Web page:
Part of my ongoing series celebrating Women’s History Month.
Rock and roll remains a man’s world – women make up less than 8% of the Rock and Roll Hall of Fame membership – but that doesn’t mean women don’t know how to rock. Women may still struggle to be recognized for their contributions, but these trailblazing women have been rocking out for decades.
- Sister Rosetta Tharpe, Ruth Brown and Memphis Minnie
Rock and roll evolved from a combination of blues, gospel, jazz and rhythm & blues – all genres originated by black people. So it’s no surprise that the original women of rock and roll were black. These badass pioneers paved the way for the rest of the women on this list. Tharpe was one of the first artists to use heavy distortion on her electric guitar, heralding the rise of the electric blues; she was inducted into the Rock and Roll Hall of Fame in 2018. Brown was noted for bringing a pop music style to R&B, portending the popular R&B music of the 60s; she was inducted into the Rock and Roll Hall of Fame in 1993. Memphis Minnie, known as “Queen of the Country Blues”, was a trailblazing guitar player, and her songs have been covered by such artists as Jefferson Airplane and Led Zeppelin; she has not been inducted into the Rock and Roll Hall of Fame.
- Grace Slick
As singer and songwriter for Jefferson Airplane, Slick was an instrumental figure in the San Francisco psychedelic rock scene of the mid-60s. Airplane’s first album with Slick, the stone-cold classic Surrealistic Pillow, is quintessential psychedelia. “Somebody to Love” is an absolute banger, and “White Rabbit”, the album’s highlight, is two and a half minutes of sheer perfection. The song was purportedly written by Slick in less than an hour, and it’s so good, I even forgive her for “We Built This City”. Slick, along with the rest of Jefferson Airplane, was inducted into the Rock and Roll Hall of Fame in 1996.
- Janis Joplin
Janis Joplin’s career only spanned about three years, but what a legacy she left behind. Though Joplin played the autoharp, her voice was her primary instrument. She could pivot between a lovely mezzo-soprano lilt and a full-on bluesy wail with astonishing ease. Joplin died in October 1970 of an accidental heroin overdose; three months later, her fourth album, Pearl, was released posthumously. Pearl went to #1 on the Billboard album chart and stayed there for nine weeks, and her blistering, beautiful cover of Kris Kristofferson’s “Me and Bobby McGee” became only the second posthumous #1 single in chart history (fun fact: the first was Otis Redding’s “(Sittin’ On) The Dock of the Bay”). Joplin was inducted into the Rock and Roll Hall of Fame in 1995.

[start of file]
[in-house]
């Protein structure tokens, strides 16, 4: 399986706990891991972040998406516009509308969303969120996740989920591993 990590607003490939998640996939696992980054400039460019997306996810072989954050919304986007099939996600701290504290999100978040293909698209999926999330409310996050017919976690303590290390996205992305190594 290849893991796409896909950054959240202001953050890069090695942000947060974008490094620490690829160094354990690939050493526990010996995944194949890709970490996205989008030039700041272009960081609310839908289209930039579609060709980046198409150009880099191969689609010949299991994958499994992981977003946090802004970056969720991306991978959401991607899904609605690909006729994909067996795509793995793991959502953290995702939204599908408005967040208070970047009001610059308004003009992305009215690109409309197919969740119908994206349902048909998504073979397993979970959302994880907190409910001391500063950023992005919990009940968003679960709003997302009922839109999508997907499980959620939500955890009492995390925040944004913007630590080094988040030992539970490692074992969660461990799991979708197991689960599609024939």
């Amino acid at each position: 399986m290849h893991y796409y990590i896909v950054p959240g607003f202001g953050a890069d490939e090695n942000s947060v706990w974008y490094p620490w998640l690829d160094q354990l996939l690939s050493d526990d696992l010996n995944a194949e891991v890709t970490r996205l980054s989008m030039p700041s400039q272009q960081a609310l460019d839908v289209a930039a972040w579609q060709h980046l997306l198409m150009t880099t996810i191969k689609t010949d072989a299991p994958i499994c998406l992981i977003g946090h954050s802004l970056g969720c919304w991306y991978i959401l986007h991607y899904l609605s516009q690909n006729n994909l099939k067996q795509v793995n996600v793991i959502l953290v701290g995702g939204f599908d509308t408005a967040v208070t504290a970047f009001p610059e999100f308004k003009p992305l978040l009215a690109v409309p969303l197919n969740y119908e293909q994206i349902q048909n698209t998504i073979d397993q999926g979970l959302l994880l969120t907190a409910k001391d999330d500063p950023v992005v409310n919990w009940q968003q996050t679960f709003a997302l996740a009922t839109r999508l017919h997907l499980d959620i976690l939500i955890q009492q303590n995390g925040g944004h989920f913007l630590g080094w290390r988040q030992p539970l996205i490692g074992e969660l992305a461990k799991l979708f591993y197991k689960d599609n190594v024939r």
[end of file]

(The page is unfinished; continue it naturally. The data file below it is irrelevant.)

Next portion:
- Joni Mitchell
The best female folk singer-songwriter of all time, period. A bout of polio when she was nine guided Mitchell toward music. Her early songwriting years yielded hits for other artists (“The Circle Game”, “Both Sides Now”) and garnered her enough attention to record her first album in 1968. Her masterpiece, 1971’s Blue, is one of the best albums by any artist (in 2017, Blue was ranked #1 on a list of the greatest albums made by women); highlights include “California”, “A Case of You” and “River”, a song so gorgeous, Kate Hudson shed unscripted tears in the Almost Famous scene where Penny Lane and Russell Hammond meet. Mitchell was inducted into the Rock and Roll Hall of Fame in 1997.
- Bonnie Raitt
Bonnie Raitt can play the slide guitar with the best of them, and her bluesy voice can convey a myriad of emotions. Raitt recorded her first album at the age of 22, and her mastery of her craft was evident from the very beginning, but it took her eighteen years – and ten albums – to become a superstar. Nick of Time, released in 1989, was a critical and commercial smash, selling five million copies in the US and winning Raitt an armful of Grammys. It’s now been 50 years since Raitt’s debut; she has maintained that longevity by consistently staying true to herself. Raitt was inducted into the Rock and Roll Hall of Fame in 2000.
- Ann and Nancy Wilson
The only siblings on this list, the Wilson sisters have been rocking together since they saw The Beatles on Ed Sullivan when they were kids. Ann’s voice is a force of nature; her full voice is powerful and compelling, and her vibrato is perfection. Nancy’s guitar provides some of the band’s best moments – that opening riff in “Barracuda” is such a killer (she’s also done some beautiful scoring, primarily for ex-husband Cameron Crowe’s films; check out “Lucky Trumble” from Almost Famous). Nancy occasionally sings lead, but usually provides harmonies, and the combination of their voices is simply to die for. One of my favorite songs by the two is their cover (as The Lovemongers) of “The Battle of Evermore”; here’s a live version of it from the Rock and Roll Hall of Fame concert in 1995, the year Led Zeppelin was inducted (the Wilson sisters, and the rest of Heart, were themselves inducted into the Hall of Fame in 2013).